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Letters : Letter to Jean Asselborn,Ministerof Foreign Affairs and Immigrationof Luxembourg
Posted by admin on 2005/3/21 15:23:00 (1154 reads)

Letter to Jean Asselborn, Minister of Foreign Affairs and Immigration of Luxembourg

March 17, 2005

Jean Asselborn

Minister of Foreign Affairs and Immigration

Hôtel Saint Maximin
5, rue Notre-Dame
L-2240 Luxembourg

Via facsimile: + 352 22 31 44

Dear Minister Asselborn,

We are a coalition of nongovernmental organizations concerned about the state of human rights in Turkmenistan. We urge you to introduce a resolution at the 61st session of the United Nations Commission on Human Rights condemning the Turkmen government’s human rights record. This resolution should recognize that the human rights crisis in the country has worsened to the point that it is necessary to appoint a Special Rapporteur on Turkmenistan.

You are doubtless fully aware of the situation for human rights in Turkmenistan. The extent of Turkmenistan’s non-compliance with the international human rights instruments to which it is party is appalling. There are no free media, and no freedom of expression, assembly or association. No election in Turkmenistan has been free and fair. There are numerous people imprisoned on politically-motivated charges, after grossly unfair trials; often their relatives have been deprived of homes and livelihoods as collective punishment. Torture is widespread, and prison conditions can be deadly. National minorities are subject to blatant discrimination, and religious freedom is curbed. Individuals lose their homes, without adequate compensation, to the president’s grandiose urban remodeling schemes or to gratuitous demolitions.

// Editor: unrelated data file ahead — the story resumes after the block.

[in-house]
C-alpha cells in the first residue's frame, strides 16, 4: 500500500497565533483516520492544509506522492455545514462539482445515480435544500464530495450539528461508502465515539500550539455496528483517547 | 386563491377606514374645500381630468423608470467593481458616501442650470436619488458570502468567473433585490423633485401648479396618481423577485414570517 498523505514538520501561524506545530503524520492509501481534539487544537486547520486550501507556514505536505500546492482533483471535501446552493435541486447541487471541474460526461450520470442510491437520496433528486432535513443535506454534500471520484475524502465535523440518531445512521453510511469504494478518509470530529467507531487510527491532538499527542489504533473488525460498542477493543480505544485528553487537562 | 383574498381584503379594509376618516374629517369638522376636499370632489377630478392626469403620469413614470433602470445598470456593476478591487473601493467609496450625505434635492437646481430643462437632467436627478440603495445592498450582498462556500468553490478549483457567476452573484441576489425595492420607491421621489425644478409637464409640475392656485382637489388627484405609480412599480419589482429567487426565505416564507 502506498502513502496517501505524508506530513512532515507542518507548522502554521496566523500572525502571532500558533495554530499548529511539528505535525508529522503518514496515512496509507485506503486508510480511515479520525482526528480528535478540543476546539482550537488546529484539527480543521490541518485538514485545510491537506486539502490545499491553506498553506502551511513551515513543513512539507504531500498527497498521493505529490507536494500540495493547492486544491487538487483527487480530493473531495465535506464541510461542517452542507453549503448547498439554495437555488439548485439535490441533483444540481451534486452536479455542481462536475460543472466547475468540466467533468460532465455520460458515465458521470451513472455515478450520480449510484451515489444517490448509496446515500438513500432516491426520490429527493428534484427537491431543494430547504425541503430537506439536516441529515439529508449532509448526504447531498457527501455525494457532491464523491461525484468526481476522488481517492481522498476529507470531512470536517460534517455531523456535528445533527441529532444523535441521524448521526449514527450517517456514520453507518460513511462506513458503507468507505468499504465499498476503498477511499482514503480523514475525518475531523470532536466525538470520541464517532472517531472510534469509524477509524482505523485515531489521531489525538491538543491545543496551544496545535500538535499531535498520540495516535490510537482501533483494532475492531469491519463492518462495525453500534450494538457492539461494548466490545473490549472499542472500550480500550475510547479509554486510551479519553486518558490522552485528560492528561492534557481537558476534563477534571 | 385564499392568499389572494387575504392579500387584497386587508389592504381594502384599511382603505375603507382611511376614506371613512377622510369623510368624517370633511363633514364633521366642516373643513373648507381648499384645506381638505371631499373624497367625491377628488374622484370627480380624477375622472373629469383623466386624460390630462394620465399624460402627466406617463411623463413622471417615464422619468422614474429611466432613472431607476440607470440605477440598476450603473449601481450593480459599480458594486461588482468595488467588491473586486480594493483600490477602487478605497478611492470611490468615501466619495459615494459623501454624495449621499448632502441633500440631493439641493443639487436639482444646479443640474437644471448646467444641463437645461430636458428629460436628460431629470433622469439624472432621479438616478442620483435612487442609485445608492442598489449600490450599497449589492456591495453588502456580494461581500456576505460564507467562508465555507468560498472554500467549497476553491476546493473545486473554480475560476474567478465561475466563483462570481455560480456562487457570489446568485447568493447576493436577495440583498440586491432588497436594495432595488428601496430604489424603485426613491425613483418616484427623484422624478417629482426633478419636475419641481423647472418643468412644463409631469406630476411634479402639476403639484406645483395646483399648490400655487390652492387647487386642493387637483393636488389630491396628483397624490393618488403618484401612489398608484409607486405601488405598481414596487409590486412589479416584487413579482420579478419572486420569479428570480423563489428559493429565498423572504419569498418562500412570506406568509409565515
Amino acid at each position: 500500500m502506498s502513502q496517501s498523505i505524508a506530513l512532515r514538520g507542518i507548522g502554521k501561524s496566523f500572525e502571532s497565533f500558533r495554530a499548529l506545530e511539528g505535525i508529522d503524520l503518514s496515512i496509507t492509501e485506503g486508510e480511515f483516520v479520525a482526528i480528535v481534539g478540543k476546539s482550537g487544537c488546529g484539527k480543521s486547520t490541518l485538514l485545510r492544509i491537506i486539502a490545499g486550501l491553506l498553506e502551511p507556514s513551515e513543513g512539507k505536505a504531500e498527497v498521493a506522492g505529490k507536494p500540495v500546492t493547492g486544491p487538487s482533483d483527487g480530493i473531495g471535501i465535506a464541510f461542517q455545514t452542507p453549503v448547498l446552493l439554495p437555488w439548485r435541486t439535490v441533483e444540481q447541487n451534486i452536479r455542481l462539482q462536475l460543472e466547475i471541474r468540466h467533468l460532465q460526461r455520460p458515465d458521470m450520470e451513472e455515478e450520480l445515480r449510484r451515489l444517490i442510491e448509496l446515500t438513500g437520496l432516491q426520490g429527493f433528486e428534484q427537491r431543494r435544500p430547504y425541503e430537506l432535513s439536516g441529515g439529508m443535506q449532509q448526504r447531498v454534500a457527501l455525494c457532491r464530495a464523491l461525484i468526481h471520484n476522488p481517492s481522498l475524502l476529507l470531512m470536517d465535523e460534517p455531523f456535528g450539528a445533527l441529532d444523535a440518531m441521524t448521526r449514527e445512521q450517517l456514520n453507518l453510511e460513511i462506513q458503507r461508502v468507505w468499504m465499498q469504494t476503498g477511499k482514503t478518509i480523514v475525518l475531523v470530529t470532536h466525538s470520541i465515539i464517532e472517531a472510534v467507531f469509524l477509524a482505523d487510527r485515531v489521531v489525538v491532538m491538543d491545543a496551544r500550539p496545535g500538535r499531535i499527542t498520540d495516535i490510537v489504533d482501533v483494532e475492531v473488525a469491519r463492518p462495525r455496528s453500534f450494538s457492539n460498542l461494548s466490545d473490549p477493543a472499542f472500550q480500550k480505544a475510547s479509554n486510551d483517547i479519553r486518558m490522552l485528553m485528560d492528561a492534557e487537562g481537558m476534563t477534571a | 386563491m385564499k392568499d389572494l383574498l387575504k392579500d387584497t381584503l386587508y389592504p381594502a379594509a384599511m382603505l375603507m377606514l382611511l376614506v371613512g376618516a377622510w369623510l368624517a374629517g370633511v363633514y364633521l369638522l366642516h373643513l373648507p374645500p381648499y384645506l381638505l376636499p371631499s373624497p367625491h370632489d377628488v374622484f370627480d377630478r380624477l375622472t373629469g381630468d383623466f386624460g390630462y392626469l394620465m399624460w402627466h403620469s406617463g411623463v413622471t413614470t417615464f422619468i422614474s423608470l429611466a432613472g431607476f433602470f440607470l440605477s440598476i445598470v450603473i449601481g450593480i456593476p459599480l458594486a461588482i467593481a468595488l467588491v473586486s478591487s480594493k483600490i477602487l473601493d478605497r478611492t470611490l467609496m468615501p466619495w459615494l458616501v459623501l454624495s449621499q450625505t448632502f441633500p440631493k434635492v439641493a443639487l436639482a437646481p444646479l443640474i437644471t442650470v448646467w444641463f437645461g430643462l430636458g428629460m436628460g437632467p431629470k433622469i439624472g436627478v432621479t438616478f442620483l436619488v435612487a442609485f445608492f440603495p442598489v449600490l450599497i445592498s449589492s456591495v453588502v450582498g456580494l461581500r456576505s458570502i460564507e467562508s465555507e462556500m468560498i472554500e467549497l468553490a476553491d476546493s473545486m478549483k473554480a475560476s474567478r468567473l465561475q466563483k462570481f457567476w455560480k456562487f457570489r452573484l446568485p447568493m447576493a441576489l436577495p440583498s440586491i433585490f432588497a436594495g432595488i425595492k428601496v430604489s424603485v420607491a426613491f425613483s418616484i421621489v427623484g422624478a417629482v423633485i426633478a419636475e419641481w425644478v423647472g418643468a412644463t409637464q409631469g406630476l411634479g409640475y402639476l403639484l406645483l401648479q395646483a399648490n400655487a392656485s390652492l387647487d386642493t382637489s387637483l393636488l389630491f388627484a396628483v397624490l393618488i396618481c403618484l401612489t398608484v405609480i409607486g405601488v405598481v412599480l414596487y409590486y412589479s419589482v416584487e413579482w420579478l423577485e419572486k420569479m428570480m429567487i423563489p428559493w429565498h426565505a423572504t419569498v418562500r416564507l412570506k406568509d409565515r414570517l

When judged against global social and economic development goals, Turkmenistan represents an almost unique contemporary case of a country whose leadership is sending it on a backward course. State policies and practices on education (where the curtailing of higher education and the filling of the curriculum with classes devoted to President Niazov’s Rukhnama ideology represent a double blow), on overseas travel and contacts, and on access to information, are consigning Turkmenistan’s entire society to conditions of insularity and ignorance. A presidential order for the widespread closure of public libraries, including all libraries in rural communities, is currently being carried out. In the name of building the Turkmen nation, the government has also banned opera, ballet, circus, the philharmonic orchestra, and non-Turkmen cultural associations. Many members of the intelligentsia have left the country; people from all social strata and particularly from national minority groups are coming to see migration as the only alternative to a future living in such a restricted society cut off from the global community.

The president’s announcement on February 28 that he had ordered the closure of all hospitals outside the capital, if enacted, would be a development so grave in its implications for the suffering of the population at large that its only parallel would be with some of the actions of the most heinous regimes of modern times. As matters currently stand, Turkmenistan is not educating a new generation of doctors. If the past is any indicator, the wealth generated by Turkmenistan’s natural resources is more likely to be spent on grand projects of doubtful public benefit than on public services, leaving much of the population in poverty and deprivation. Under current conditions, public oversight of and accountability for how natural resource revenue is spent in Turkmenistan is inconceivable.